Also near Boston was the famous 19th century utopian society named Brook Farm (1841-47), founded by a Unitarian minister named George Ripley. Ripley helped develop the concept of New England Transcendentalism, which is defined as there being an inherent divinity within each person which enables thoughtful reasoning as the source of truth and a guide to action. This is opposed to the Christian concept of an external Holy Spirit which must come into the individual, although Transcendentalism is in agreement with the concept in women’s spirituality of immanence, or of grace and wisdom coming from within or through ourselves, grounded in nature.


The second part of the Gifting and Sharing Lifestyles initiative is to encourage people in the IC movement to engage with their local Unitarian Universalist church or fellowship to create UU-IC partnerships, focused initially upon educating UUs and others about ICs in general, and specifically about communities and worker-owned businesses in their particular area. Teaching intentioneers about UUism is also a priority, while creating new UU ICs like UUCC would be a possible later step. In the mean time, my focus is upon further developing the educational initiative I call the “School of Intentioneering.”


It is a problem that different people use the same words to mean different things when talking about intentional communities, and so the School of Intentioneering serves, among other things, to clarify and standardize the terminology. For example, the use by the UUCC of the phrase “community cooperative” confuses the question of how exactly the UUCC houses are legally structured. Since they are incorporated as nonprofit organizations and not as legal cooperatives, they are actually a community land trust, although I have not seen them use that term in their descriptions. They probably use the term “cooperative” because that term is in the name and mission of their primary funding organization, the Cooperative Fund of New England. To resist such confusion in the communities movement I have developed a set of definitions of terms, theories about intentional community versus the dominant culture, an alternative history of gifting and sharing societies in Western Civilization, and various materials on specific concerns such as children in ICs and legal structures used by various types of communities. All of this and more I am making available for a UU educational, networking, and organizing initiative through the Gifting and Sharing Lifestyles project.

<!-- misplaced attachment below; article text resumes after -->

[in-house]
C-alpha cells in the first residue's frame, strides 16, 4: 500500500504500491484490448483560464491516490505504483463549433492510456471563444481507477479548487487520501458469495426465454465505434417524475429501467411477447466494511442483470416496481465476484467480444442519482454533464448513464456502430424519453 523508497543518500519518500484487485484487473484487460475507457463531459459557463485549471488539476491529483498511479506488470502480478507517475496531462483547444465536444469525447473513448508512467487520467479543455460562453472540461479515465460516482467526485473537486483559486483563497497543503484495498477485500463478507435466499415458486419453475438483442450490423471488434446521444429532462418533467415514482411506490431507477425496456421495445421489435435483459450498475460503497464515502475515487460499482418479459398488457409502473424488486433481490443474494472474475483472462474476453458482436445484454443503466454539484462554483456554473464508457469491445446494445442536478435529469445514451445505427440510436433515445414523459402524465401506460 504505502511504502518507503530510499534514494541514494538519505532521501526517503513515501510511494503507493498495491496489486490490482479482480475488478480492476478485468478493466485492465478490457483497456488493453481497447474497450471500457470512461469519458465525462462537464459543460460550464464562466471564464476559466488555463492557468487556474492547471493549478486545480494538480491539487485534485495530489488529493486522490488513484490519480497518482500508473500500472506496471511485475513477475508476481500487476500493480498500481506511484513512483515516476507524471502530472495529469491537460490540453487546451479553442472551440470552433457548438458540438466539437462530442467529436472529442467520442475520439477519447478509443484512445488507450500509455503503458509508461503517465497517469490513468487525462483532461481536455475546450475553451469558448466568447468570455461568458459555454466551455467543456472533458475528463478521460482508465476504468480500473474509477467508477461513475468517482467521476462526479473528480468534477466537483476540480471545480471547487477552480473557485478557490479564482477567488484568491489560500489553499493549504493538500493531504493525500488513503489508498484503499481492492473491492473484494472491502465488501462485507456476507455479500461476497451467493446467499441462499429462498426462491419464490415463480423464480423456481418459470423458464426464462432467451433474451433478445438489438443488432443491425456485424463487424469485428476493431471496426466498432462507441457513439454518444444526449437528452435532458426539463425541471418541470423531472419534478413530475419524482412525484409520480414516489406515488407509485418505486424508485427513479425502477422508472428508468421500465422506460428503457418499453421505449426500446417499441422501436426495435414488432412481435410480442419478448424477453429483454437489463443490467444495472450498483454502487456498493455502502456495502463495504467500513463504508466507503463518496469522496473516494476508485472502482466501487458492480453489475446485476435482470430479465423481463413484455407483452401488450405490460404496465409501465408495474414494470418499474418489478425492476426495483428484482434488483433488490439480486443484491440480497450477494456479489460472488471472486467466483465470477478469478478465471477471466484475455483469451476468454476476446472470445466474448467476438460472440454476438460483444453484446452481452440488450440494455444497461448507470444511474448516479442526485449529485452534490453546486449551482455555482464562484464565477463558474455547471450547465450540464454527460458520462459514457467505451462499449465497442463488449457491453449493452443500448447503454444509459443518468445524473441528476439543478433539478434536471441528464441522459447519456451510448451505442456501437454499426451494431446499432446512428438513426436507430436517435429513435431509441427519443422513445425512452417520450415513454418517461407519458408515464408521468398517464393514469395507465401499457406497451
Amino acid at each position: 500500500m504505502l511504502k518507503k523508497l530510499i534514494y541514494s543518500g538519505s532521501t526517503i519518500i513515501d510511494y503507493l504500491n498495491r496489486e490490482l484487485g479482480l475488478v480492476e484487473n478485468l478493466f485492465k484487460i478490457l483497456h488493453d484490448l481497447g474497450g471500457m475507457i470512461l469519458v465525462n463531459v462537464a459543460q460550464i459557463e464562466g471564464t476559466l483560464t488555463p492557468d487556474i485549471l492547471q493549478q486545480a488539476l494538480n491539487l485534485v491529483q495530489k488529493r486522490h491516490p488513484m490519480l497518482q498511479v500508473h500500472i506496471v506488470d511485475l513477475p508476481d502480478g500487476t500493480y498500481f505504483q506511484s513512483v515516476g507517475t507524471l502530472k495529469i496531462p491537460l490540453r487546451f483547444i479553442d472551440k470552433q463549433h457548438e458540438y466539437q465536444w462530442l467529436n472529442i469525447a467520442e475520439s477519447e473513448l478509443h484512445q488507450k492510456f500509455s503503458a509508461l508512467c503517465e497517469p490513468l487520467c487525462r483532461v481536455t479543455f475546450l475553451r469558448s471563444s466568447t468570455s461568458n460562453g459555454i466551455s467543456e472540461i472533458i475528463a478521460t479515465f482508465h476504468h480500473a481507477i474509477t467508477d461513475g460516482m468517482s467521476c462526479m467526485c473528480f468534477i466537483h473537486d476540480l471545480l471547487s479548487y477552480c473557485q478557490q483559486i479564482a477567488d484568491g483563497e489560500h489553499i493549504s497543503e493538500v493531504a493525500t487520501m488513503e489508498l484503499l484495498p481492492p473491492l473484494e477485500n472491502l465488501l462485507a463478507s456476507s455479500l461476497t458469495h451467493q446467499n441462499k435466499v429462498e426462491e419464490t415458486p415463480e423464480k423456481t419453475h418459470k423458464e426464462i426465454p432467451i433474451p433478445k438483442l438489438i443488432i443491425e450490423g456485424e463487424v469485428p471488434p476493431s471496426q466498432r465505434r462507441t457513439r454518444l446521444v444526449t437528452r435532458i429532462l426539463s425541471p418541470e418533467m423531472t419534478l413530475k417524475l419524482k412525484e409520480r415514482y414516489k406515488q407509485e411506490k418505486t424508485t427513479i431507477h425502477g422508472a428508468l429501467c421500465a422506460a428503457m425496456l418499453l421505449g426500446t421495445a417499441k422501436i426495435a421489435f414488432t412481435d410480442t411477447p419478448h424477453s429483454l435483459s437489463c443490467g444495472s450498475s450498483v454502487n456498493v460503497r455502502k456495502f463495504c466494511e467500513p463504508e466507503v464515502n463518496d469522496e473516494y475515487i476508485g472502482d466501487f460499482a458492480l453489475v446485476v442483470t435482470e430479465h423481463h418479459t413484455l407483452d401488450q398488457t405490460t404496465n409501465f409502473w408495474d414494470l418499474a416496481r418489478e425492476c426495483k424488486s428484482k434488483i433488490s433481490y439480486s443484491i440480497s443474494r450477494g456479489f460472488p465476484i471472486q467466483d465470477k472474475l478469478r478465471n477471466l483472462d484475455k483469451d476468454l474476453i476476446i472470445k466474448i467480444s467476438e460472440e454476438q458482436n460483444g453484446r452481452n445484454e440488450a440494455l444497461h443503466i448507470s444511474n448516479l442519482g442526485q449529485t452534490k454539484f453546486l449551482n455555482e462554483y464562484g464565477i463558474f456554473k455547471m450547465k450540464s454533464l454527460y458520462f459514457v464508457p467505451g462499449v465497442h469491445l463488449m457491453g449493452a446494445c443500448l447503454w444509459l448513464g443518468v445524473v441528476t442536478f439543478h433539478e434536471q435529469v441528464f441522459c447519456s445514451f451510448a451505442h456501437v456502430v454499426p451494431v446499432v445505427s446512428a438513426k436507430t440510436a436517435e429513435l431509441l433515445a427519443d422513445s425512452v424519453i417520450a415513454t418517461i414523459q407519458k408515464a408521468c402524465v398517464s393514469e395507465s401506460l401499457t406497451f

Whether or not liberal-religious persons live in community, they develop a partnership between Unitarian Universalists and some of the many socio-cultural movements creating intentional communities when they help to educate people about and support those who are living in community. At the same time there have been efforts on the part of intentioneers to initiate partnerships with UU congregations, since many are supportive of gifting and sharing lifestyles. Good examples of such partnerships are the current UU Community Cooperatives in Roxbury, MA, and the aid given by the Thomas Jefferson Memorial Church Unitarian Universalist in Charlottesville, VA to help build a UU meeting hall at Twin Oaks Community in the early 1970s called the Ta’Chai Living Room.


Many religions, major and minor, have countercultural off-shoots founding intentional communities, like Catholic monasticism and the Protestant/Anabaptist Hutterites, both of which exist today. Many other intentional communities are not as religious as were most of the earlier groups, and today are typically cooperative or collective rather than communal, such as: community land trusts; cohousing communities; and most ecovillages.


A good discussion about the connection between religious traditions like UUism and countercultural radicalism is provided by Dan McKanan in his 2011 book, Prophetic Encounters, in which the author states that, “religious ideals, institutions, and practices have always been intertwined with radical activism. American radicals drew inspiration from religious community … It is common nowadays to speak of a ‘religious Left’ that is distinct from secular radicalism …” McKanan lists several historic campaigns of the American religious Left, including: the abolition of slavery; women’s rights; labor organizing; racism and civil rights; nuclear power and weapons; war; and environmentalism. Intentioneering, or advocating, supporting, and building intentional community, can certainly be added to that list. (McKanan, pp. 4, 8, 55-9, 97-111, 192, 213-14, 231, 253-4, 260-1, 274, passim)